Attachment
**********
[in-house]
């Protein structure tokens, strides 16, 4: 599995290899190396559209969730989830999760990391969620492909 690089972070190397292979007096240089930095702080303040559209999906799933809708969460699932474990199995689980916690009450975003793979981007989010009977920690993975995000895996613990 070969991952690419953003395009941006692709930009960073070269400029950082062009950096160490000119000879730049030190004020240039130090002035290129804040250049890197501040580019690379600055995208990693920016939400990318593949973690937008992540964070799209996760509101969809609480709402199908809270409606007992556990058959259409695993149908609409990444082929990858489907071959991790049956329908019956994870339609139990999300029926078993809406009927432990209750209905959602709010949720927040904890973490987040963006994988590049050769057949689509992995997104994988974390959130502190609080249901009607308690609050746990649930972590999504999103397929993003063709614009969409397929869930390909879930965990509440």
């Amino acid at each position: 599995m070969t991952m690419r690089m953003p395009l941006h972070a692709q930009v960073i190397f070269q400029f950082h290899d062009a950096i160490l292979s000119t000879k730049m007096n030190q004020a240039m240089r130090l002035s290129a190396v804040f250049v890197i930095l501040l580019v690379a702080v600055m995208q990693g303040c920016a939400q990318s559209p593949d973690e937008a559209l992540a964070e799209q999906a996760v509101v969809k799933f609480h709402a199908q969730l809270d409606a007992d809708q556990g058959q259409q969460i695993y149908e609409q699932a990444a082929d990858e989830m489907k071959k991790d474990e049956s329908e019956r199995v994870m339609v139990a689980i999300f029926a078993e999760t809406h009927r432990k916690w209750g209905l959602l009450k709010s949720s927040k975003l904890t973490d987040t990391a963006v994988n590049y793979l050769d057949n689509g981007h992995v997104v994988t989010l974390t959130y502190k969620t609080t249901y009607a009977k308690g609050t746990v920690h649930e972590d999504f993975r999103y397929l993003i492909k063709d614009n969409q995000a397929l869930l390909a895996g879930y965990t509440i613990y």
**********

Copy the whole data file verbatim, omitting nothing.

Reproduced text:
[in-house]
């Protein structure tokens, strides 16, 4: 599995290899190396559209969730989830999760990391969620492909 690089972070190397292979007096240089930095702080303040559209999906799933809708969460699932474990199995689980916690009450975003793979981007989010009977920690993975995000895996613990 070969991952690419953003395009941006692709930009960073070269400029950082062009950096160490000119000879730049030190004020240039130090002035290129804040250049890197501040580019690379600055995208990693920016939400990318593949973690937008992540964070799209996760509101969809609480709402199908809270409606007992556990058959259409695993149908609409990444082929990858489907071959991790049956329908019956994870339609139990999300029926078993809406009927432990209750209905959602709010949720927040904890973490987040963006994988590049050769057949689509992995997104994988974390959130502190609080249901009607308690609050746990649930972590999504999103397929993003063709614009969409397929869930390909879930965990509440």
């Amino acid at each position: 599995m070969t991952m690419r690089m953003p395009l941006h972070a692709q930009v960073i190397f070269q400029f950082h290899d062009a950096i160490l292979s000119t000879k730049m007096n030190q004020a240039m240089r130090l002035s290129a190396v804040f250049v890197i930095l501040l580019v690379a702080v600055m995208q990693g303040c920016a939400q990318s559209p593949d973690e937008a559209l992540a964070e799209q999906a996760v509101v969809k799933f609480h709402a199908q969730l809270d409606a007992d809708q556990g058959q259409q969460i695993y149908e609409q699932a990444a082929d990858e989830m489907k071959k991790d474990e049956s329908e019956r199995v994870m339609v139990a689980i999300f029926a078993e999760t809406h009927r432990k916690w209750g209905l959602l009450k709010s949720s927040k975003l904890t973490d987040t990391a963006v994988n590049y793979l050769d057949n689509g981007h992995v997104v994988t989010l974390t959130y502190k969620t609080t249901y009607a009977k308690g609050t746990v920690h649930e972590d999504f993975r999103y397929l993003i492909k063709d614009n969409q995000a397929l869930l390909a895996g879930y965990t509440i613990y």